As of April 1, 2011, CoverColorado will be switching to a new fee schedule for reimbursing providers. In the past, CoverColorado has used the Rocky Mountain Health Plans provider network, and doctors were paid according to the RMHP network-negotiated rates when they treated CoverColorado members. The new CoverColorado-specific fee schedule applies to any provider who treats a CoverColorado member, regardless of whether that provider is part of the RMHP network or not.
The letter CoverColorado sent to providers last month gives examples of the average reimbursements paid under the RMHP network agreement, and also shows the new rates – for specialists and PCPs – that will take effect next week. The new rates are based on a percentage of the Medicare Physician Fee Schedule as of December 31, 2010. Rates for PCPs are 120% of what Medicare pays, and rates for specialists and other health care professionals are 115% of what Medicare pays. The chart provided by CoverColorado includes reimbursements for the eight most common billing codes that they get from providers. Under the RMHP network schedule, the average of the eight amounts is $118.33/visit. Under the new CoverColorado-specific fee schedule, the average is $113.62 for specialists and other non-PCP providers, and $118.58 for PCPs. If we average those two amounts, we get $116.10/visit across all providers, which is only a couple dollars lower than the average under the old schedule. I don’t know what percentage of office visits reimbursed by CoverColorado are for PCPs and what percentage are for other providers, but overall the total reduction in reimbursements is likely to be relatively small on a per-provider basis.
A letter that was sent to CoverColorado members last month explained the reasoning behind the changes. Although the overall decrease in reimbursements only comes to a couple of dollars per visit, that adds up to a significant savings when applied across all 13,000 members that CoverColorado insures. The plan has to remain solvent until 2014 when all individual health insurance policies will be guaranteed issue under the PPACA regulations. As the letter notes, CoverColorado does not receive funding from tax dollars. Expenses are paid with money from member premiums, assessments on insurance carriers, and the state’s unclaimed property fund. But the number of members has grown considerably with the recession (no doubt linked to the higher unemployment rates, and to the increasing number of small businesses that have found themselves unable to continue to afford health insurance for their employees), and CoverColorado was forced to make changes in order to reduce the cost of paying claims.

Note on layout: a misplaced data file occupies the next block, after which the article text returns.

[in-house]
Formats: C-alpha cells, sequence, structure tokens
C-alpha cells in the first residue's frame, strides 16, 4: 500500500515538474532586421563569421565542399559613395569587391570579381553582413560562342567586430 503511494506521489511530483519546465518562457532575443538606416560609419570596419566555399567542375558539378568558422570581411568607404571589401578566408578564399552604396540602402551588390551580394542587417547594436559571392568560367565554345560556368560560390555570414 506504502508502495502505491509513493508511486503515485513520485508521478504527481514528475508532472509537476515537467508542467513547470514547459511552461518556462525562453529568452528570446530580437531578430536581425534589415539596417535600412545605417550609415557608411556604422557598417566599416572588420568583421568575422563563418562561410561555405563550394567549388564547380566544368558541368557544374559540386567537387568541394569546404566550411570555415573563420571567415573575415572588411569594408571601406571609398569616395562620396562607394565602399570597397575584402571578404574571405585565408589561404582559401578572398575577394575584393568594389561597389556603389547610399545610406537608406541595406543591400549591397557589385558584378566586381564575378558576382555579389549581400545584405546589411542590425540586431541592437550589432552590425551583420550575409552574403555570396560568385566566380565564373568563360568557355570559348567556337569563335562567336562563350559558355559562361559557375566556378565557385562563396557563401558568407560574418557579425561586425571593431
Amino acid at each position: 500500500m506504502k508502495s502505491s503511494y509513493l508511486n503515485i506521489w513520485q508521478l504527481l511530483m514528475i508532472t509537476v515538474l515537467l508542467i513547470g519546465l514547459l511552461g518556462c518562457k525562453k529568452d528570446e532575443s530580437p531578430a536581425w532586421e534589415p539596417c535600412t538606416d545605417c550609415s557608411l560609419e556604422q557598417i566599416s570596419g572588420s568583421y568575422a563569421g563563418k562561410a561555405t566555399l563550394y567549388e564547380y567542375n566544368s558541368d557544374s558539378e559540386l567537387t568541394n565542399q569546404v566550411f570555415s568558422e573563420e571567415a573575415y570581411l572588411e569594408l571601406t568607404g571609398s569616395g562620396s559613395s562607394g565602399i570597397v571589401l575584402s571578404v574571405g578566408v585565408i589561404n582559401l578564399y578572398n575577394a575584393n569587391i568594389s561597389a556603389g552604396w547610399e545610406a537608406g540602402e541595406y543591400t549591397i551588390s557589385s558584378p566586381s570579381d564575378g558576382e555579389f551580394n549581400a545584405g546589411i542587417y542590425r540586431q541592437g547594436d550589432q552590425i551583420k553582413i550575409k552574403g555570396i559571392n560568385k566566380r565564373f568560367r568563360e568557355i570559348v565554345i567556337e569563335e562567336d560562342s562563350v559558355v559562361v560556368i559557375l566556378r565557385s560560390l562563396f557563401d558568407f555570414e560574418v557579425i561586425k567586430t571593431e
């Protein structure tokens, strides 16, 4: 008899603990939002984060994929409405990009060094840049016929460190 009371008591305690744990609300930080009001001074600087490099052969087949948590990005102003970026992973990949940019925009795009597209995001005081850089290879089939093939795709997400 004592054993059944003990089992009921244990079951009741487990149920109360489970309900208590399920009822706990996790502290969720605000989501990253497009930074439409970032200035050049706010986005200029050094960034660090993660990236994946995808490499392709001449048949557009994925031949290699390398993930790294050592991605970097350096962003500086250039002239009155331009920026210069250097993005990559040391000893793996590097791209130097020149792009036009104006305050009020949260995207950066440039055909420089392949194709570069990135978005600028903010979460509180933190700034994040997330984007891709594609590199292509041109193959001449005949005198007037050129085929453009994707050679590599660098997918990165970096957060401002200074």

Under the new fee schedule, members no longer have to see a provider on the RMHP network. Instead, they can go to any provider in Colorado, but the provider has to agree to CoverColorado’s fee schedule and cannot balance bill additional charges to the member. Members have an option to pay out of pocket for care from a provider who doesn’t accept the new CoverColorado fee schedule, although it’s unlikely that many members will do so – most will likely seek out a provider who does accept the new fee schedule.
It’s unclear at this point how the new fee schedule will impact the availability of doctors for CoverColorado members. Since providers no longer have to be in the RMHP network, there’s a potential for an increased availability. I would say this may be especially true for PCPs, who will receive a slightly higher reimbursement rate overall. Whether or not additional providers who were not part of the RMHP network decide to accept the new CoverColorado fee schedule remains to be seen.
Hopefully the small reduction in reimbursement rates will be enough to keep CoverColorado operating solvently until 2014. If it is, it would seem to be a good trade-off for CoverColorado members, even if the availability of providers declines slightly with the new fee schedule.